Furthermore, he made more blocks than any other Roma player. In fact, he was the only member of his squad to average more than one per match.

Smalling read the play well at all times. And perhaps most emphatically of all, he won nearly 100 aerial duels in league games alone.

On the ball, he excelled as well. Even some of his detractors back in England admit he has always been good at pure defending; it has been the work on the ball that has split opinion in the past. But in Fonseca’s system, he had to play out from the back.

Concern over his ability to do so was one of the reasons Gareth Southgate had jettisoned him from the England squad in recent years. But Smalling had no problem at all fitting in with Roma’s possession style.

His ability on the ball perhaps went unrecognised – but not to Southgate, who made a public apology for his previous doubting of the player. Of all the players to make more than 10 Serie A appearances for Roma this season, none had a higher pass completion rate than Smalling’s 90.5%.

Numbers and words can’t really do justice to how good Smalling has been, though. His form has had to be seen to be believed.

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Unfortunately, Roma will not get to see him again this year. With the Europa League extended into August, and with parent club Man Utd still in the same competition, the Giallorossi have not been allowed to keep Smalling.

After the announcement, the 30-year-old said he was “gutted”, although he wished his teammates the best of luck for their upcoming showdown with Sevilla. At this point, it really feels as if Smalling wants to stay.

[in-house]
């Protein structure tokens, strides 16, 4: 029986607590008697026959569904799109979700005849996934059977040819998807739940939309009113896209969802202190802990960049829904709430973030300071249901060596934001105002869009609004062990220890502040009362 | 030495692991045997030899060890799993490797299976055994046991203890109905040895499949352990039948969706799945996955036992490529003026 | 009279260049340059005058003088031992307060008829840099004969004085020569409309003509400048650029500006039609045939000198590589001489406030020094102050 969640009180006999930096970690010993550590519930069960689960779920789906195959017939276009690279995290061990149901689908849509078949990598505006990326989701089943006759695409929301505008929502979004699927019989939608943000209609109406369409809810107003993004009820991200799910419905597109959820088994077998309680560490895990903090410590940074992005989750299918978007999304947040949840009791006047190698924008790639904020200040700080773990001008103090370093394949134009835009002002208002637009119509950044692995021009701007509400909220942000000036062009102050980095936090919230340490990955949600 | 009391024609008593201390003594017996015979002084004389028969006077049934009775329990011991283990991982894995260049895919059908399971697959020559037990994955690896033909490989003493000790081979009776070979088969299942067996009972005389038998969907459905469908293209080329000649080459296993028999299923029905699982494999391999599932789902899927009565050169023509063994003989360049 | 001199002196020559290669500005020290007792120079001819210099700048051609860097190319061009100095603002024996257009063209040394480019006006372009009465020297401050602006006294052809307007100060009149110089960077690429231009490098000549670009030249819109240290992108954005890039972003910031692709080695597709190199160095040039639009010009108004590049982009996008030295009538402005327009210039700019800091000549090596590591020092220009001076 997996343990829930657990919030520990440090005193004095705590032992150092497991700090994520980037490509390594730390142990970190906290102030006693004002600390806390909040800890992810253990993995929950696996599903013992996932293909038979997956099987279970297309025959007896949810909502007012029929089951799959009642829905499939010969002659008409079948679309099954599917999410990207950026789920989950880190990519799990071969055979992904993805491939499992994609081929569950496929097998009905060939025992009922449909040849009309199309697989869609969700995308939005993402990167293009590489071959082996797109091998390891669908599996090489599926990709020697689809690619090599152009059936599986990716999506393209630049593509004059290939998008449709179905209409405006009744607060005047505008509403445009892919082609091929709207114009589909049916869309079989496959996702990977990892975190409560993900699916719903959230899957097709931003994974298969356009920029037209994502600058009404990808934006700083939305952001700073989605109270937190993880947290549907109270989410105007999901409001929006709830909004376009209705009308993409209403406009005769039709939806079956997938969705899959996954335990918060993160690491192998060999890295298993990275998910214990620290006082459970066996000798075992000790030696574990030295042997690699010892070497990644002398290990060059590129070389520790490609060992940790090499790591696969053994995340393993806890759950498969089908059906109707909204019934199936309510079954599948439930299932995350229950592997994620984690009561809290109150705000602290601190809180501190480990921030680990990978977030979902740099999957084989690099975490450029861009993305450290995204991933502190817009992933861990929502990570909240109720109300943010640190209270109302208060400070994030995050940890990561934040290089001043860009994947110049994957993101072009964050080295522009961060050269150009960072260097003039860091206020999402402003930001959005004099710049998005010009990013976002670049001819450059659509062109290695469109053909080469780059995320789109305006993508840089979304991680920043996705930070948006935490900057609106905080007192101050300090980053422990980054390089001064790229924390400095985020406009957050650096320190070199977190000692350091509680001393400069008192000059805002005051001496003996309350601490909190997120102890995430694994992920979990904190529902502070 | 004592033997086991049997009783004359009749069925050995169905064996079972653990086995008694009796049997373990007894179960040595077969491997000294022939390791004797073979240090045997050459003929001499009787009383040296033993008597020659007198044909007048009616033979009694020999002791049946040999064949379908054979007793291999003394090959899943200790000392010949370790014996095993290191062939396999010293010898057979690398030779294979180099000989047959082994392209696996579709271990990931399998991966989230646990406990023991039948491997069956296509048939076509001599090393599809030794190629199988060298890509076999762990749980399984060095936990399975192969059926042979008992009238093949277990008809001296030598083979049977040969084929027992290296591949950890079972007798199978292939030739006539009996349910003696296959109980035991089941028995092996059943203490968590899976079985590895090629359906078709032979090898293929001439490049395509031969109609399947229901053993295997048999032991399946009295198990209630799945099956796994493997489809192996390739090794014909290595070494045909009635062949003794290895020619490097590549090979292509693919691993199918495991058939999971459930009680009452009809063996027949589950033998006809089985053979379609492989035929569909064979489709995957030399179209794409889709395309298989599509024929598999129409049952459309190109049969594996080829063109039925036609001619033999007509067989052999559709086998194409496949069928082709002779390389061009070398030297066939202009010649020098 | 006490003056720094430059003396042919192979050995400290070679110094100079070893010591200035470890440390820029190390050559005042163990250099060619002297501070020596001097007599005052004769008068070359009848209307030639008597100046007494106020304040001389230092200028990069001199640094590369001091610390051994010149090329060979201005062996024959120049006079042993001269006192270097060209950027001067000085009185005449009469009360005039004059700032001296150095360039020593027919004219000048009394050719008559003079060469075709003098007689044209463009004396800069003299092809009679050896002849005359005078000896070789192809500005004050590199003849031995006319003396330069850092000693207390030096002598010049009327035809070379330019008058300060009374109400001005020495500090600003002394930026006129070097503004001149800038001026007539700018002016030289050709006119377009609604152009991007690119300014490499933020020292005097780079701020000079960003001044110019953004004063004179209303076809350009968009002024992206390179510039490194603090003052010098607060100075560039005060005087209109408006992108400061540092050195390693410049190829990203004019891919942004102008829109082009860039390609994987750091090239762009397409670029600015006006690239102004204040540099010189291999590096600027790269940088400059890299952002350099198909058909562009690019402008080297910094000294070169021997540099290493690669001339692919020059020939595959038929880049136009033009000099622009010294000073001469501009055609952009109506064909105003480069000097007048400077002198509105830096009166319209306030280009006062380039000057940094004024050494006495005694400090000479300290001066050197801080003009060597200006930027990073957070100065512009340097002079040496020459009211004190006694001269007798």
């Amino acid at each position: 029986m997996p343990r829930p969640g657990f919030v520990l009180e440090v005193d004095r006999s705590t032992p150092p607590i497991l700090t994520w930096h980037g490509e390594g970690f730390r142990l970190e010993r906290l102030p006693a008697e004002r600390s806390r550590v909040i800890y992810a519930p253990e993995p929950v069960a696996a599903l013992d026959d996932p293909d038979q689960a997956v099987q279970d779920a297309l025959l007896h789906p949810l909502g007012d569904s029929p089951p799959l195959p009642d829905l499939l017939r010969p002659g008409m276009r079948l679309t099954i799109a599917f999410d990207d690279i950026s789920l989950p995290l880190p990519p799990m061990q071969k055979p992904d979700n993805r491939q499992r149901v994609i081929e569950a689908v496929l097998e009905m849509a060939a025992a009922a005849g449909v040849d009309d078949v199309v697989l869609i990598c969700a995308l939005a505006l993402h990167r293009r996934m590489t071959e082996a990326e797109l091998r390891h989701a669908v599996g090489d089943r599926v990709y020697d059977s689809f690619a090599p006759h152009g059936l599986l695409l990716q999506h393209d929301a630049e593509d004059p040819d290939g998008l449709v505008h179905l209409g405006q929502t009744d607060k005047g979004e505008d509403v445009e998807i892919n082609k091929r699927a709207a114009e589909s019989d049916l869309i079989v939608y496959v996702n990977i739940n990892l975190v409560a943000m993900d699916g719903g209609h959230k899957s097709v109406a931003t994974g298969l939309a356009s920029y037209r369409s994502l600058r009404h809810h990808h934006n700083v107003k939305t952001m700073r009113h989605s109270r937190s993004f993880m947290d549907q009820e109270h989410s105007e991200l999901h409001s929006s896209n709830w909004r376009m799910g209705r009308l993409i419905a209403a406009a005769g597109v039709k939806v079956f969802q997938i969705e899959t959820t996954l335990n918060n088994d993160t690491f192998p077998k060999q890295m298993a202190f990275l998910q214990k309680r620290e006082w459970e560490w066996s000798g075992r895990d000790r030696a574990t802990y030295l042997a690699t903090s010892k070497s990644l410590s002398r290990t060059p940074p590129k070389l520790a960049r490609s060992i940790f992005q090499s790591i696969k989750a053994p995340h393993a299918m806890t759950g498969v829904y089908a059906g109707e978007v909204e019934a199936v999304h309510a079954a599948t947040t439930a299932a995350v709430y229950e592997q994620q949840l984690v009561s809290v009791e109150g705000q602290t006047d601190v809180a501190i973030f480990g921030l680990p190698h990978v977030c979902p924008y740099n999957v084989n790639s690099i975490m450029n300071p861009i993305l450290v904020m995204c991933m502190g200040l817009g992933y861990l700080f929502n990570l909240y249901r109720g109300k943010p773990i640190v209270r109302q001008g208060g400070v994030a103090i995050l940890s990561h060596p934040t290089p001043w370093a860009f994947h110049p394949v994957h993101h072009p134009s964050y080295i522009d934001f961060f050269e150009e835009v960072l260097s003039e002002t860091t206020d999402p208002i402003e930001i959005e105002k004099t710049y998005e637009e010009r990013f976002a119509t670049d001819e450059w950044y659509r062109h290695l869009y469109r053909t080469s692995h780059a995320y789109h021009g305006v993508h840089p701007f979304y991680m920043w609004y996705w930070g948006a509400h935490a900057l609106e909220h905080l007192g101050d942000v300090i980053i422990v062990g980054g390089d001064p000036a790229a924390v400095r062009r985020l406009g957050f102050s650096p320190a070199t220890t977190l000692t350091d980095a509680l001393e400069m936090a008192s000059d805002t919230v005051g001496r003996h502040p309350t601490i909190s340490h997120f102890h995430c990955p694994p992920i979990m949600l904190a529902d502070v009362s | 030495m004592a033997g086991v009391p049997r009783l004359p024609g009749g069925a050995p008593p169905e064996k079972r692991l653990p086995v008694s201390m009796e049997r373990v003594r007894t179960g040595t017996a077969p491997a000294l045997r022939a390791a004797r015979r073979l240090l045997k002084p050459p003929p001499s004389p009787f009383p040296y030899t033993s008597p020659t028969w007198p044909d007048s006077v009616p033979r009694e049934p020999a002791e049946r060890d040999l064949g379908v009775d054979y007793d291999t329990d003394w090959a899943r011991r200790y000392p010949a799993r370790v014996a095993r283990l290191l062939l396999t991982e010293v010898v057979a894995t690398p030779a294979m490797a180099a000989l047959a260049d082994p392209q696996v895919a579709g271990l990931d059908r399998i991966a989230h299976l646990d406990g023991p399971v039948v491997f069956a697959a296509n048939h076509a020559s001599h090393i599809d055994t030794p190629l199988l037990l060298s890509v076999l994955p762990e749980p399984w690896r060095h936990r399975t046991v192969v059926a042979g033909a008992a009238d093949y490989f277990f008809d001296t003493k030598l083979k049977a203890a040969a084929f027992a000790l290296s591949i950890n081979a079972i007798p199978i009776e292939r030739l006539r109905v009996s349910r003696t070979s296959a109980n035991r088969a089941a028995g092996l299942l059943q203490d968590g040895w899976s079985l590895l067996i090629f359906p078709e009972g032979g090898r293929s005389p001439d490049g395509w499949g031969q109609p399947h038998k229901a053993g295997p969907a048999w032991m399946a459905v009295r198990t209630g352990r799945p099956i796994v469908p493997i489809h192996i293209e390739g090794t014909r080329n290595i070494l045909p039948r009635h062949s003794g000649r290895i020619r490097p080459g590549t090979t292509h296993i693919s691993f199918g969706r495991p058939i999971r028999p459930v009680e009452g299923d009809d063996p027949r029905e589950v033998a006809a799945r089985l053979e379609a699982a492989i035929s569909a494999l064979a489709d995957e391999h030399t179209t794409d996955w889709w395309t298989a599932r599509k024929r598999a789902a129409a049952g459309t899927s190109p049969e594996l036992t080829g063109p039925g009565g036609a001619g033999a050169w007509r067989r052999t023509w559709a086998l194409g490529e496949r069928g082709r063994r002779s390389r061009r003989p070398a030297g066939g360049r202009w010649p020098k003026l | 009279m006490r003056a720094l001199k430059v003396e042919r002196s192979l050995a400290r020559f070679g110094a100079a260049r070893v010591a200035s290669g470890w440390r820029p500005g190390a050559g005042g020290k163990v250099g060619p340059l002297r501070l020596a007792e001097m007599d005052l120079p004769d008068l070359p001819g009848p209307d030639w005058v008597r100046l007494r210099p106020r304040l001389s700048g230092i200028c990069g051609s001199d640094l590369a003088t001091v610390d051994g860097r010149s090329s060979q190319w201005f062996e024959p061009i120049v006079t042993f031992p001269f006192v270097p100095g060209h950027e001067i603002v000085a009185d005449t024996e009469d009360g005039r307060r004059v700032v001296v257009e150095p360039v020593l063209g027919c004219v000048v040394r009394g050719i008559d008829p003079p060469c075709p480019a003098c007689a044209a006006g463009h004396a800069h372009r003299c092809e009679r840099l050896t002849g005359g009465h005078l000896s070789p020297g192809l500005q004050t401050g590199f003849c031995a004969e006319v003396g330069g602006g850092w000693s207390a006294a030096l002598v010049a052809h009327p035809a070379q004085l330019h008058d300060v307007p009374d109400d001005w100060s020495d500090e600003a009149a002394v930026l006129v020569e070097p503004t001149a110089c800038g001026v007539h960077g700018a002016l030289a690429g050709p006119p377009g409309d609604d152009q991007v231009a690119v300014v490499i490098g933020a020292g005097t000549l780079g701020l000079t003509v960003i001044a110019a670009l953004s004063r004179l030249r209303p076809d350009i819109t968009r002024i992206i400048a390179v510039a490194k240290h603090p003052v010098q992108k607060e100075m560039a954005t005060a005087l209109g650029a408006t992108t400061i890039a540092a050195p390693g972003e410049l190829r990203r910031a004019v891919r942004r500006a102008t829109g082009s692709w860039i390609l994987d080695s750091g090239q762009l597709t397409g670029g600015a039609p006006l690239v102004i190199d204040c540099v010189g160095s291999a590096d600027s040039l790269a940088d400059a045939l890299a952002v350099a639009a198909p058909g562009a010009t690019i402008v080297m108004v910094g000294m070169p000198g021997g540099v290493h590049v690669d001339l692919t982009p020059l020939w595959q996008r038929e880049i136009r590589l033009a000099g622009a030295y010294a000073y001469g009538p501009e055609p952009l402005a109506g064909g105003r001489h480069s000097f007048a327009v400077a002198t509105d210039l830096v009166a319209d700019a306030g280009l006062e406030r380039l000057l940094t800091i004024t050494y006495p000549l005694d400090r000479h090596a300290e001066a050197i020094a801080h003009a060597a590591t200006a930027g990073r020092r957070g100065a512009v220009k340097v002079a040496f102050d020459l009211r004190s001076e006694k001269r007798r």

Whether or not Roma can reach a permanent deal later down the line, it should not take away from just how good Smalling has been this season.

The Englishman was a breath of fresh air, giving Roma’s defence a new lease of life. Barely anyone thought about the loss of Kostas Manolas, who had left the club after five years to join Napoli. Smalling came in and exceeded all expectations.

As he returns to England, fans will be hoping it is a ‘see you later’, not a goodbye. But even if it is the latter, this has been a remarkable journey. If Smalling doesn’t return, he will be very hard to replace.

But that is a question for another day. Right now, all the attention should be directed towards giving Chris Smalling the appreciation he deserves. He came to a new, challenging environment, and won everyone over with his commitment and quality.

Grazie, Chris.